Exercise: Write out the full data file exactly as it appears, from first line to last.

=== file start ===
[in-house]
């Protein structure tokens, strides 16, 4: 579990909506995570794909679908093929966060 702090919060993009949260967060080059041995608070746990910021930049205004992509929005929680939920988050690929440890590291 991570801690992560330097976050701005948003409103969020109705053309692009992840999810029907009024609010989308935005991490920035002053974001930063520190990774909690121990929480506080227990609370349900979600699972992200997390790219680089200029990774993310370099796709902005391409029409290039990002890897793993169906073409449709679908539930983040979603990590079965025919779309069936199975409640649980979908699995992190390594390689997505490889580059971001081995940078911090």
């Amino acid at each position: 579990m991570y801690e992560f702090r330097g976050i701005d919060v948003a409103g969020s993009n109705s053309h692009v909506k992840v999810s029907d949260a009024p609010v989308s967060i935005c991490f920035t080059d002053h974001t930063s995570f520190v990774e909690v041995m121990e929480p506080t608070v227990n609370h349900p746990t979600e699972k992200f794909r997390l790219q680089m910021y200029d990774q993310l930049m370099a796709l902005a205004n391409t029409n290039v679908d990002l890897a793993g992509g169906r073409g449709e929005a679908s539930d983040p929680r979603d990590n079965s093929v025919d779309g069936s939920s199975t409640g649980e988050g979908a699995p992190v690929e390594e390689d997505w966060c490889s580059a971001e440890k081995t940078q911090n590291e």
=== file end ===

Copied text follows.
[in-house]
């Protein structure tokens, strides 16, 4: 579990909506995570794909679908093929966060 702090919060993009949260967060080059041995608070746990910021930049205004992509929005929680939920988050690929440890590291 991570801690992560330097976050701005948003409103969020109705053309692009992840999810029907009024609010989308935005991490920035002053974001930063520190990774909690121990929480506080227990609370349900979600699972992200997390790219680089200029990774993310370099796709902005391409029409290039990002890897793993169906073409449709679908539930983040979603990590079965025919779309069936199975409640649980979908699995992190390594390689997505490889580059971001081995940078911090």
């Amino acid at each position: 579990m991570y801690e992560f702090r330097g976050i701005d919060v948003a409103g969020s993009n109705s053309h692009v909506k992840v999810s029907d949260a009024p609010v989308s967060i935005c991490f920035t080059d002053h974001t930063s995570f520190v990774e909690v041995m121990e929480p506080t608070v227990n609370h349900p746990t979600e699972k992200f794909r997390l790219q680089m910021y200029d990774q993310l930049m370099a796709l902005a205004n391409t029409n290039v679908d990002l890897a793993g992509g169906r073409g449709e929005a679908s539930d983040p929680r979603d990590n079965s093929v025919d779309g069936s939920s199975t409640g649980e988050g979908a699995p992190v690929e390594e390689d997505w966060c490889s580059a971001e440890k081995t940078q911090n590291e």